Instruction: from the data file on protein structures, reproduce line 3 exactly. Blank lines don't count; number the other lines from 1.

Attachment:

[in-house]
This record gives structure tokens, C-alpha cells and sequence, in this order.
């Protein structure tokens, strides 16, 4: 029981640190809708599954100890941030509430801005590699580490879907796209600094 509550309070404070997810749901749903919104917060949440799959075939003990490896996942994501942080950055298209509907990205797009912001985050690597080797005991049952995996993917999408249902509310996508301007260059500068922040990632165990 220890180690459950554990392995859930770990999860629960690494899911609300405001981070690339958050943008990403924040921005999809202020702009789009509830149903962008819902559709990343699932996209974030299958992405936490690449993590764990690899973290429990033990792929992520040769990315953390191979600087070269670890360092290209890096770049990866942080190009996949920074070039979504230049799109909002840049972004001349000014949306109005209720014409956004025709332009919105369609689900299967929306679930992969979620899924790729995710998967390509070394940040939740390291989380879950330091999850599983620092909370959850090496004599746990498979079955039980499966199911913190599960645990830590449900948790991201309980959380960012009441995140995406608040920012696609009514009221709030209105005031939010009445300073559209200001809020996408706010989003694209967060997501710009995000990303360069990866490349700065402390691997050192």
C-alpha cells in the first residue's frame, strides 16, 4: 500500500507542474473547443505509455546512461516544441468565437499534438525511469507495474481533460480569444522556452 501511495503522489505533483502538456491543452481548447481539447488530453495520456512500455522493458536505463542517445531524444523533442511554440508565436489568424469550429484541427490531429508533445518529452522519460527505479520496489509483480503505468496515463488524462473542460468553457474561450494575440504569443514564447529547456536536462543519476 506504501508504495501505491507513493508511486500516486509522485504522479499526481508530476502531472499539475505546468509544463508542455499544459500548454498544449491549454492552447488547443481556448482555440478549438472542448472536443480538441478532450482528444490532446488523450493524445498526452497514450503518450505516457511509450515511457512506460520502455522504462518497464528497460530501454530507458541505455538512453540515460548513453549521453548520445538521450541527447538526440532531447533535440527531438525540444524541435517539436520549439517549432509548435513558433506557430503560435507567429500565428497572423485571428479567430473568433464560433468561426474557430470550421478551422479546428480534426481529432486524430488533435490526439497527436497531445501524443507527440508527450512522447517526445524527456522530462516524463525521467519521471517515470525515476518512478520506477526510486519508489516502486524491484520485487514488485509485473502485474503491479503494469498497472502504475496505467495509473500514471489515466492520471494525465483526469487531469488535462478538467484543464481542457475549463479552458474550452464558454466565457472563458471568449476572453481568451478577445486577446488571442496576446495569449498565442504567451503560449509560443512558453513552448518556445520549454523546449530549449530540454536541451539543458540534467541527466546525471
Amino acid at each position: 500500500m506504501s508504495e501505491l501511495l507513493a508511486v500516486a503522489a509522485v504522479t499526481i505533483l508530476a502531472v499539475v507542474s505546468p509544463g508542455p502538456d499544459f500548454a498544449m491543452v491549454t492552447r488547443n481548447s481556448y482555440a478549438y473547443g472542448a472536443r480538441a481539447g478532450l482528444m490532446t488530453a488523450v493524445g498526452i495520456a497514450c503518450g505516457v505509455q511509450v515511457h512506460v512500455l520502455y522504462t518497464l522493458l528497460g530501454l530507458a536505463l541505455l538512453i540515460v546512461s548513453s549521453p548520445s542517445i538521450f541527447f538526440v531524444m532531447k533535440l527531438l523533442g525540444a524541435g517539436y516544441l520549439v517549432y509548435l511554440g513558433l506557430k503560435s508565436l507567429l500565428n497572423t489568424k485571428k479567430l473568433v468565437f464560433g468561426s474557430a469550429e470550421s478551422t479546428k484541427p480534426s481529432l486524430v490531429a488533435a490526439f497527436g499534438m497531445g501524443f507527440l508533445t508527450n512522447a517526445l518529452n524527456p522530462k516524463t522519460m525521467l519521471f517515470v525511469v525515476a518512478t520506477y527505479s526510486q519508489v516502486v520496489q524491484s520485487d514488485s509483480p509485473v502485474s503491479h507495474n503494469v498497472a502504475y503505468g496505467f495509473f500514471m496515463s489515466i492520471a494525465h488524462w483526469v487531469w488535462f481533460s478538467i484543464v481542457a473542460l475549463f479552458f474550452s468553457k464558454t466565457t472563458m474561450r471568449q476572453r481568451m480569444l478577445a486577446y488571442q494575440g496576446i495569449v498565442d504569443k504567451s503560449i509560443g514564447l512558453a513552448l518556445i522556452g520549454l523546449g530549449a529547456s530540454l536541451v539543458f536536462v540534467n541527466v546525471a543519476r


């Protein structure tokens, strides 16, 4: 029981640190809708599954100890941030509430801005590699580490879907796209600094 509550309070404070997810749901749903919104917060949440799959075939003990490896996942994501942080950055298209509907990205797009912001985050690597080797005991049952995996993917999408249902509310996508301007260059500068922040990632165990 220890180690459950554990392995859930770990999860629960690494899911609300405001981070690339958050943008990403924040921005999809202020702009789009509830149903962008819902559709990343699932996209974030299958992405936490690449993590764990690899973290429990033990792929992520040769990315953390191979600087070269670890360092290209890096770049990866942080190009996949920074070039979504230049799109909002840049972004001349000014949306109005209720014409956004025709332009919105369609689900299967929306679930992969979620899924790729995710998967390509070394940040939740390291989380879950330091999850599983620092909370959850090496004599746990498979079955039980499966199911913190599960645990830590449900948790991201309980959380960012009441995140995406608040920012696609009514009221709030209105005031939010009445300073559209200001809020996408706010989003694209967060997501710009995000990303360069990866490349700065402390691997050192």